Date of this Version
May 12, 2009 in The China Beat http://www.thechinabeat.org/
A year ago, we were glued to our televisions and computers, like so many others in China and around the world, watching a tragedy unfold in Sichuan. The news we saw from the earthquake zone was bleak and heartbreaking.
Several news sites have run memorials, one-year on, and we’ve selected a few of those in the reader below. We also point you to some of the coverage we ran atChina Beat in the days that followed.
1.One of the things Kathryn Edgerton-Tarpley stressed in a piece for China Beat last May was that Chinese volunteerism was not a brand-new phenomenon, instead linking to a strain in the late Qing. The volunteer spirit that has emerged in response to the earthquake, however, has continued to draw attention, as inthis piece at the Christian Science Monitor.
2.China has officially expressed its “gratitude” for international aid, a situation many were tracking a year ago.
3. Richard Kraus noted the historical resonances of the efforts to preserve “Grandpa” Wen’s calligraphy in Sichuan. Wen Jiabao’s written words have continued to be a source of interest, as shown by this piece about Wen sending handwritten notes to earthquake survivors.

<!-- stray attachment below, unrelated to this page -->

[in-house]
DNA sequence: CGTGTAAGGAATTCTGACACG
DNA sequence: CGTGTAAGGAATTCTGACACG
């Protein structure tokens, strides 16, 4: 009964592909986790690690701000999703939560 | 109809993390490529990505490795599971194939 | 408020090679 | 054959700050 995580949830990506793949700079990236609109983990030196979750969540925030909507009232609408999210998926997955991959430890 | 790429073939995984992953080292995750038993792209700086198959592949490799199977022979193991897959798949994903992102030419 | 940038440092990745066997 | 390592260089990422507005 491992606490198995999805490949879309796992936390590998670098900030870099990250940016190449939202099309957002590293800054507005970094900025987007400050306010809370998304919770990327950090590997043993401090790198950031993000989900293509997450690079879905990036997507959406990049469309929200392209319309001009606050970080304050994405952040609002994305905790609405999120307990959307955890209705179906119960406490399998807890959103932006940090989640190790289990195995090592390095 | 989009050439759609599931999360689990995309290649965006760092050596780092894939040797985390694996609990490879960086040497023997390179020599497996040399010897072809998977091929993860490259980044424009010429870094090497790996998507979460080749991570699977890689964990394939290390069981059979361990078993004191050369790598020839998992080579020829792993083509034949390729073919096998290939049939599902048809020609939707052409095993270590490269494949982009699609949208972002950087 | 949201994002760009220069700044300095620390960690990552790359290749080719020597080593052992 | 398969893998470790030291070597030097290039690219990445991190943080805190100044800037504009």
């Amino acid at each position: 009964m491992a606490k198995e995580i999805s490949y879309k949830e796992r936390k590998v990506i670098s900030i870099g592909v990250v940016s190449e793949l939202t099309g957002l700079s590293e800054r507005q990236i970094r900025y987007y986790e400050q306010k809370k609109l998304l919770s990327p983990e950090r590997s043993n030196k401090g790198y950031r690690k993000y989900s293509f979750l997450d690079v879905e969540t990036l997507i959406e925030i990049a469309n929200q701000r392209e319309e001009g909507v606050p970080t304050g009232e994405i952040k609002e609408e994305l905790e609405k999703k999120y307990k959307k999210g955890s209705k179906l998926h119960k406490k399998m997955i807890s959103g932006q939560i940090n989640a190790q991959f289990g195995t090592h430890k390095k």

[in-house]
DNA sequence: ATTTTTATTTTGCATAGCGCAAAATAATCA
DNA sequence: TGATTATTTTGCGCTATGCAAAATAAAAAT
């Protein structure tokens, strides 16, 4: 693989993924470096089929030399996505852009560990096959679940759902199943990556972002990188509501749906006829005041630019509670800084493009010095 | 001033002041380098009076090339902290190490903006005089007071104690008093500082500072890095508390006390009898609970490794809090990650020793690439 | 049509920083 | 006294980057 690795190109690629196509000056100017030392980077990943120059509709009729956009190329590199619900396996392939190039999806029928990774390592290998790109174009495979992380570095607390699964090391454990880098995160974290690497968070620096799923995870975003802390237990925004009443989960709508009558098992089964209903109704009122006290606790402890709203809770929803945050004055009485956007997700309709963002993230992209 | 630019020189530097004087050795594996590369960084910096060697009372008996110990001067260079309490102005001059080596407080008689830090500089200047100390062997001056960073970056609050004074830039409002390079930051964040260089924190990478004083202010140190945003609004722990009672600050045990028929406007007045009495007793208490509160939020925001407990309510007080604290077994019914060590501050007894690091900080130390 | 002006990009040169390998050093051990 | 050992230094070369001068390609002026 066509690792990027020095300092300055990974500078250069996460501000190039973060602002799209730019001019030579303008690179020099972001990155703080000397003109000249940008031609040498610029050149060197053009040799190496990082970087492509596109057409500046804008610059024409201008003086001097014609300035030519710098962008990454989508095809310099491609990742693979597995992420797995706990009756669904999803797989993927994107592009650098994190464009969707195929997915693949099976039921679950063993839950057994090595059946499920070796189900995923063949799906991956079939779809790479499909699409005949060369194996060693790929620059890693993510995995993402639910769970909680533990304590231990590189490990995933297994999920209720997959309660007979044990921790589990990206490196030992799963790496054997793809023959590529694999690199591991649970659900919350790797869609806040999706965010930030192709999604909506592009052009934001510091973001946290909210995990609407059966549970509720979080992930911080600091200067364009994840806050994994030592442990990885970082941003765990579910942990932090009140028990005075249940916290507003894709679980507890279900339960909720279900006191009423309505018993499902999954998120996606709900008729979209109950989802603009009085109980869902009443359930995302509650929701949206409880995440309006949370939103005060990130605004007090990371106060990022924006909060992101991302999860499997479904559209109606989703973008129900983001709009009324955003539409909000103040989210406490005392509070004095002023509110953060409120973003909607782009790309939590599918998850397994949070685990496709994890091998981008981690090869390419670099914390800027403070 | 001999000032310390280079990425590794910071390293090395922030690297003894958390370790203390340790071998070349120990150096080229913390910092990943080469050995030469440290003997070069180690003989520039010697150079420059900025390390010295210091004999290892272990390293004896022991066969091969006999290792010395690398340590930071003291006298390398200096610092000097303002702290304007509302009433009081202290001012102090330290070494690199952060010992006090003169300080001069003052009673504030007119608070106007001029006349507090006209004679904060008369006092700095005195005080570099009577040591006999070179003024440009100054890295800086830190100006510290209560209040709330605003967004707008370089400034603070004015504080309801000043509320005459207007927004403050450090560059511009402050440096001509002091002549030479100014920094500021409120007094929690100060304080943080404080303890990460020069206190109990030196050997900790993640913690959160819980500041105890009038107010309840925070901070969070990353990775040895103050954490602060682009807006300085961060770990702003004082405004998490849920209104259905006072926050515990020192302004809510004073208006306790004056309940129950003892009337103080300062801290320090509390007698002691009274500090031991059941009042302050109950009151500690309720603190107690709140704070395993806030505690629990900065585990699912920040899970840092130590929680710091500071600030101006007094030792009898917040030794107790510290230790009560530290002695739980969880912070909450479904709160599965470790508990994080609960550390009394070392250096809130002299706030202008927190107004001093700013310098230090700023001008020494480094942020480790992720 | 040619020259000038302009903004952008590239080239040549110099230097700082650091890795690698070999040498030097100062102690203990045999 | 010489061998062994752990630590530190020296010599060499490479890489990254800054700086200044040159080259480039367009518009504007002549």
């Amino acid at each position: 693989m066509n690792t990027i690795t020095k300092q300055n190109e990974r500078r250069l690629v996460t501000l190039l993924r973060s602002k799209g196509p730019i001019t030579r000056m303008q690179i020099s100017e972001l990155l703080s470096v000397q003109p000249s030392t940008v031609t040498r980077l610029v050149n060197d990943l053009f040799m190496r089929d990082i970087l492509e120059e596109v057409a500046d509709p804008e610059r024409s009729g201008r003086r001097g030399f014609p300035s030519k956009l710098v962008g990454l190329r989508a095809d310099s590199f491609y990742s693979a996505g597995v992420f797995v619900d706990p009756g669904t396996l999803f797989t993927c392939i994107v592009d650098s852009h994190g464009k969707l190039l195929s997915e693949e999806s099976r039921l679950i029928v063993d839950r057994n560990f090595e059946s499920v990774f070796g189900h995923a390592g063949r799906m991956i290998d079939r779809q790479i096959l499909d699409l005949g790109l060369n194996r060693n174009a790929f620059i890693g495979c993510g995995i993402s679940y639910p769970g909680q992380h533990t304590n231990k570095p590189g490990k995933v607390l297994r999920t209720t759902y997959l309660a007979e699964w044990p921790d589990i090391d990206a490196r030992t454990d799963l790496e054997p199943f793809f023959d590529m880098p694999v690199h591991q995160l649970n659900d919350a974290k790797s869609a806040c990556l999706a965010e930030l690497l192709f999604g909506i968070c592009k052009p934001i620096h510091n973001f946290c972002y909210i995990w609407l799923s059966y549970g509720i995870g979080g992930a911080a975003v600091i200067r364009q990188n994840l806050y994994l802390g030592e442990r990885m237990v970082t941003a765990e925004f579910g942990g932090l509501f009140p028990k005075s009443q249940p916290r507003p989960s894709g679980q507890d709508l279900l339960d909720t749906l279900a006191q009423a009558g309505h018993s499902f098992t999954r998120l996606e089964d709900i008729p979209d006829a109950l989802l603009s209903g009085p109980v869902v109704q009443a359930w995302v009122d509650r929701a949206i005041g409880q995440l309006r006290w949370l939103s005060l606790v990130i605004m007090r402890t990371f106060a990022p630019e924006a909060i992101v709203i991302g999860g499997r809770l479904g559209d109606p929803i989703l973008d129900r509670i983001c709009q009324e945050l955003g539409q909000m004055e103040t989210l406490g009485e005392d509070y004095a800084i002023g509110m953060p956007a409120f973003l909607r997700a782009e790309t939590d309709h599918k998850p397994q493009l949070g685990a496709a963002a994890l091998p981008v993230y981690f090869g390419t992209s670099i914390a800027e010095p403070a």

4.The Chinese Red Cross has continued to be an important source of aid to survivors, as discussed in this piece from the Telegraph. In a two-part piece last year, Caroline Reeves wrote about the history of the Chinese Red Cross (part 1,part 2).
5.Some of you may remember that NPR reporters Melissa Block and Robert Siegel were coincidentally in Sichuan when the earthquake struck. NPR has been providing in-depth one-year coverage of the earthquake, including this piece on the sensitive topic of children who died in their classrooms. In a piece last spring, Peter Hessler relayed correspondence with his former students—about whom he wrote in River Town—immediately after the earthquake, many discussing the events at their local schools.
We ran a few other pieces at CB one year ago that readers may continue to find interesting (if you didn’t read them the first time around): Susan Brownell’s consideration of the Tangshan earthquake and the Montreal Olympics, Steve Smith’s investigation of the role rumor played in the Sichuan earthquake, and Don Sutton’s piece on the mourning rituals after the earthquake.